MANAGING THE POCKET: Quinn is very quick in his drop and plants hard. His tendency is to be violent from snap through throw. He throws the ball much cleaner when standing in the pocket rather than dropping and ripping. Quinn has a consistent habit of getting ball off his hand in a manufactured means... Quinn does not possess natural explosion off the hand, which is beneficial to him in the short to intermediate passing game. When facing a live pass rush in game or simulated conditions, Quinn appears more polished and effective than he does in routine practice sessions. His athleticism and agility are evident, as the young QB moves well in and out of the pocket and demonstrates the ability to throw on the move with reasonable accuracy.


Quinn, like many successful professional quarterbacks, is more than just his combined attributes.

When discussing Quinn with players and coaches, past and current, one gains an appreciation for the type of person and player the Quinn can be.

Quinn studies, is intelligent and knows how to manage an offense and make plays. What makes him most intriguing outside of his obvious physical ability is that he is a better game day player than a practice player. On game day, Quinn has displayed to ability to elevate his play and the play of those surrounding him. Players respect the young QB and believe in his capabilities. This has not only been true at Notre Dame, but is evident within the lockerroom of the Cleveland Browns.

At Notre Dame, Quinn was very good at making something positive out of a broken play. In the limited snaps he's had while in a Cleveland uniform, Quinn has displayed the ability to manage the offense, move the chains and make some very nice throws. His performance in preseason game last year far surpassed his actual early training camp proficiency. He played solidly in his eight snaps (all passes) in the final game of the 2007 season. As the 2007 season progressed, Quinn became effective leading the scout team in sessions against the starting team defense according to those close to the team.

As the team's experience in 2007 proved, a Browns quarterback can be explosive quality due to surrounding talent. Quinn has sufficient arm strength to be effective in the intermediate passing game, where the Browns ultimately were most effective in the 2007 season. A vertical threat in the passing game would certainly open up the underneath routes, which would be beneficial for a player of Quinn's ability.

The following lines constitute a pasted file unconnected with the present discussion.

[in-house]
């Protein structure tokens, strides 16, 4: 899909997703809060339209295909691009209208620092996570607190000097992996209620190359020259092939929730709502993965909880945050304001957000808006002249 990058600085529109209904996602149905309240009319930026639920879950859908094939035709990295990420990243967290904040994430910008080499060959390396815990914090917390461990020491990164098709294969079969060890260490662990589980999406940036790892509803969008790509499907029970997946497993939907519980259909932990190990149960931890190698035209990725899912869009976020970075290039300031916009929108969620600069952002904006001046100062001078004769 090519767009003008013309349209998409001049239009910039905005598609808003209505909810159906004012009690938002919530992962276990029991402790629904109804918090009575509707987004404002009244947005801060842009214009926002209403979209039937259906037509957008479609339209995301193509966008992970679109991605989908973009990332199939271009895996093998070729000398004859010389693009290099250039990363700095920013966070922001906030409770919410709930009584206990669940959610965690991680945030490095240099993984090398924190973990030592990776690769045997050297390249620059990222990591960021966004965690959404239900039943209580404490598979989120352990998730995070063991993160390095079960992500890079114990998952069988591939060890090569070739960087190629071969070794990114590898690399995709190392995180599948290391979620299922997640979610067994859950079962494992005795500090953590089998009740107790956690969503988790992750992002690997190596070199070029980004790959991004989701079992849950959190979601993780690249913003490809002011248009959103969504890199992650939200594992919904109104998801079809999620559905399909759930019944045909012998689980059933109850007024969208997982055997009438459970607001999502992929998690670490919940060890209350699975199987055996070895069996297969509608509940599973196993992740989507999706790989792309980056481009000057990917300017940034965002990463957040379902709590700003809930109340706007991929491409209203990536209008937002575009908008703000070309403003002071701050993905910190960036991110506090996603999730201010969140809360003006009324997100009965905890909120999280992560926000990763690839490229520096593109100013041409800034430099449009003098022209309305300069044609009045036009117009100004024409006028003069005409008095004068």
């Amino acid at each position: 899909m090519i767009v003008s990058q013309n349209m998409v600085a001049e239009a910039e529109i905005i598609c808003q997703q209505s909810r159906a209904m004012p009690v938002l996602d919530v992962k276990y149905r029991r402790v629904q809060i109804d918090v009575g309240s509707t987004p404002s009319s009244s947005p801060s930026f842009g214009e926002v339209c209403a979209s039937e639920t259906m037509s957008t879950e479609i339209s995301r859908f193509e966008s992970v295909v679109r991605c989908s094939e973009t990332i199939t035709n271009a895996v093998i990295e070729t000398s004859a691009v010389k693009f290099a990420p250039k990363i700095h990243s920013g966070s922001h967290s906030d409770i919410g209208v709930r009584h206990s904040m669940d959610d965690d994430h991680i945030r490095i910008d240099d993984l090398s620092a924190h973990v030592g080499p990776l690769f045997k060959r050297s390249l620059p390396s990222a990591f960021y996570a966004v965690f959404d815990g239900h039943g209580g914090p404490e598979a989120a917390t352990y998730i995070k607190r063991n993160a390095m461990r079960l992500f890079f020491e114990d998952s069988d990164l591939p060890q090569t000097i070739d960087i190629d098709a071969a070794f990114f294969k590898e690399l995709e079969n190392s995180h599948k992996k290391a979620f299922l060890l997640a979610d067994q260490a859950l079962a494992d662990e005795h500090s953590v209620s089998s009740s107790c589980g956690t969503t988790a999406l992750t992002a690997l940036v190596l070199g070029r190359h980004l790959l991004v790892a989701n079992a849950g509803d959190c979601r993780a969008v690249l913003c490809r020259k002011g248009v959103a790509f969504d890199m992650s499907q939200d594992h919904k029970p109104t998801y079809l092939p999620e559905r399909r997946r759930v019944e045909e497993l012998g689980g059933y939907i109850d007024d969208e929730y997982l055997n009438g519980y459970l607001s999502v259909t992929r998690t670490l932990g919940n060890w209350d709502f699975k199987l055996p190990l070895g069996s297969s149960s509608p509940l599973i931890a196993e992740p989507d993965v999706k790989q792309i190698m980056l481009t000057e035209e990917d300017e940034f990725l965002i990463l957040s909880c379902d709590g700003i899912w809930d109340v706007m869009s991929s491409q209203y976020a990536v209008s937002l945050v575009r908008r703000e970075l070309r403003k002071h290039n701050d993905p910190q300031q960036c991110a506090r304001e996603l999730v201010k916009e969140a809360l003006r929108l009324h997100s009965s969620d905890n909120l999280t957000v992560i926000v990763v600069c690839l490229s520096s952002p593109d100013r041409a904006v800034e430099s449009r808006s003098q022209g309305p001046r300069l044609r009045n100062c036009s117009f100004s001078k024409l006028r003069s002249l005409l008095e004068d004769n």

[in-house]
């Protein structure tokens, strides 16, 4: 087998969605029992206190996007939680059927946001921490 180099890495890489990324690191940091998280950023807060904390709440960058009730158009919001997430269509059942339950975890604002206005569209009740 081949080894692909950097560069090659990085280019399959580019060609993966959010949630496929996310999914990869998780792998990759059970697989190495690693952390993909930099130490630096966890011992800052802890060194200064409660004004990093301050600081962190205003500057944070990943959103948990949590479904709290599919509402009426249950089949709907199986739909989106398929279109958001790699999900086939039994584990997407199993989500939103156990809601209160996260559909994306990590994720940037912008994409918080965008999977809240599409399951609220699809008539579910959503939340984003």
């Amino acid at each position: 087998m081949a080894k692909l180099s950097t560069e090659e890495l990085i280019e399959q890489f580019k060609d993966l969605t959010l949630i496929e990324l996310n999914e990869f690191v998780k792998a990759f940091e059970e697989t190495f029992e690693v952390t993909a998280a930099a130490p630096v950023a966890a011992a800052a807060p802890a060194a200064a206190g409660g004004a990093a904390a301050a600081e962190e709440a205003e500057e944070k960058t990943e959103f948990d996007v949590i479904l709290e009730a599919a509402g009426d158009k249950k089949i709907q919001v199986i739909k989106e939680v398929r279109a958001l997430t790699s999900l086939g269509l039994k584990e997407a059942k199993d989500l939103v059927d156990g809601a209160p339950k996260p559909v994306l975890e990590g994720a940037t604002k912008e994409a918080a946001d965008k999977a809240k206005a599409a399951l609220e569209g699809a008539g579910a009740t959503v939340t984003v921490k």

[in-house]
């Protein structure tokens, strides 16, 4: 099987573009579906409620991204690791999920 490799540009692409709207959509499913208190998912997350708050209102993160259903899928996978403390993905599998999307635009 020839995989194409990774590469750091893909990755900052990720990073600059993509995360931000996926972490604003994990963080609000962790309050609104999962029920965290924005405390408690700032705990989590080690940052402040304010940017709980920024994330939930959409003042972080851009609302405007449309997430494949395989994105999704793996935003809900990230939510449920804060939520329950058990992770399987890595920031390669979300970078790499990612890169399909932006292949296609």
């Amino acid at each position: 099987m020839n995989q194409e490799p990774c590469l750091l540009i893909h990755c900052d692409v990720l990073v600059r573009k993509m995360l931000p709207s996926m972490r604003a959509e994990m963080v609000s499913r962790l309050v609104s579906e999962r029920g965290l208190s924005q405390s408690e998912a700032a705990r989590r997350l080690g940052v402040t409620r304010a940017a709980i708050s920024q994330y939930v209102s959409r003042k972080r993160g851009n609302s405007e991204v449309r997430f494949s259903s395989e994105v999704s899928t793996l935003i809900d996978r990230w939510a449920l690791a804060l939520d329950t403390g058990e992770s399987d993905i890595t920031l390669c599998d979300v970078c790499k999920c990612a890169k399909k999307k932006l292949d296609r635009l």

Due to the differences in the physical ability and mental approach of starter Derek Anderson and Quinn, the Cleveland offense would tend to have a different look and feel about it when different starters come in.

Anderson, the downfield attacker, will seek to make big plays, which will lead to a potentially higher interception ratio and a lower completion percentage. The bonus for an Anderson-led offense is the defense has to respect the vertical game, especially with the addition of speedy wide receiver Donte Stallworth.

As Quinn gets on the field, things will shift 180 degrees.

The short to intermediate game is Quinn's strength. He will make greater utilization of the backs, tight-ends and underneath routes. While the vertical game would remain a weapon, the opposition will not be as wary as they are with Derek Anderson behind center. This does not mean, however, that the Cleveland offense would become less effective.

The Browns offense should maintain its explosive qualities and moving the football should not be an issue regardless of which quarterback is playing. With either QB, the running game will gain increased emphasis in the 2008 season, with greater time of possession benefiting the Browns overall.

The big-play vertical offense of Derek Anderson vs. the more methodical offense with big-play capabilities under Brady Quinn. Fortunately for the Browns, the offensive scheme is conducive to either preference or style, leaving this team in a good position to succeed, regardless who is under center.

We haven't viewed Brady Quinn in a true game situation, outside of a handful of snaps late in the season. Relying on what we know of this player, his mechanical development and sense of the offensive scheme, I would be surprised if he does not play at a high level, if and when the opportunity arises.